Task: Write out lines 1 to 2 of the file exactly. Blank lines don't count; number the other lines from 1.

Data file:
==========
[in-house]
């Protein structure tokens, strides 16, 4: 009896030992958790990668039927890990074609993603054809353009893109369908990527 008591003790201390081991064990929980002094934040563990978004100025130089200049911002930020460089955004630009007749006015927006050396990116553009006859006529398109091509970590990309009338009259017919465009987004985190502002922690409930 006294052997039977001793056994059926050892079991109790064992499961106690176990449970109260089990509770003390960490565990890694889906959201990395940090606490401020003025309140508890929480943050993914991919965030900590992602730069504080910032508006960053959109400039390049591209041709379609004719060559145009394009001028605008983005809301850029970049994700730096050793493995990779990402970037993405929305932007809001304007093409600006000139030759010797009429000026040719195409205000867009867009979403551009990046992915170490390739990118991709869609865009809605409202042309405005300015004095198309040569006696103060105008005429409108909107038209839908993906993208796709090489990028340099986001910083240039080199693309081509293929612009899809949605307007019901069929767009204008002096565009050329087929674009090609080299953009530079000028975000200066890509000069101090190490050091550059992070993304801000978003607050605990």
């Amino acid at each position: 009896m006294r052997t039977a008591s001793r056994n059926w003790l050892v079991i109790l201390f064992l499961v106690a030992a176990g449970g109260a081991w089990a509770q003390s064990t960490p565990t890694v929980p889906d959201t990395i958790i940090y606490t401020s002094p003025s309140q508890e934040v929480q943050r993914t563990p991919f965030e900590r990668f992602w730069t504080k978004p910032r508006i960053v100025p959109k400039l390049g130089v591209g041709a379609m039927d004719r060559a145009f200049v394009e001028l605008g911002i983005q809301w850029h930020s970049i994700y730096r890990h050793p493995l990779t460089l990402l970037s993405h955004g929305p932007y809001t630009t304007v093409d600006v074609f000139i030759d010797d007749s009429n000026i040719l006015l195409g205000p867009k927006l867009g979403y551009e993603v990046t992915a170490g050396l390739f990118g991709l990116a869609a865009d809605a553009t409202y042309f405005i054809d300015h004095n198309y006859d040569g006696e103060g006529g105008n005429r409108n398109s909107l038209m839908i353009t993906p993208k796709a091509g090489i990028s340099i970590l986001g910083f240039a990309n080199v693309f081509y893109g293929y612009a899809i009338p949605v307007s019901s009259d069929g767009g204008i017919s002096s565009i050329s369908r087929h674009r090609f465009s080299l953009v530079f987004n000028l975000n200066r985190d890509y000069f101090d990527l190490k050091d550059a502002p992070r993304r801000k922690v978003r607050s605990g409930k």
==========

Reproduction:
[in-house]
């Protein structure tokens, strides 16, 4: 009896030992958790990668039927890990074609993603054809353009893109369908990527 008591003790201390081991064990929980002094934040563990978004100025130089200049911002930020460089955004630009007749006015927006050396990116553009006859006529398109091509970590990309009338009259017919465009987004985190502002922690409930 006294052997039977001793056994059926050892079991109790064992499961106690176990449970109260089990509770003390960490565990890694889906959201990395940090606490401020003025309140508890929480943050993914991919965030900590992602730069504080910032508006960053959109400039390049591209041709379609004719060559145009394009001028605008983005809301850029970049994700730096050793493995990779990402970037993405929305932007809001304007093409600006000139030759010797009429000026040719195409205000867009867009979403551009990046992915170490390739990118991709869609865009809605409202042309405005300015004095198309040569006696103060105008005429409108909107038209839908993906993208796709090489990028340099986001910083240039080199693309081509293929612009899809949605307007019901069929767009204008002096565009050329087929674009090609080299953009530079000028975000200066890509000069101090190490050091550059992070993304801000978003607050605990």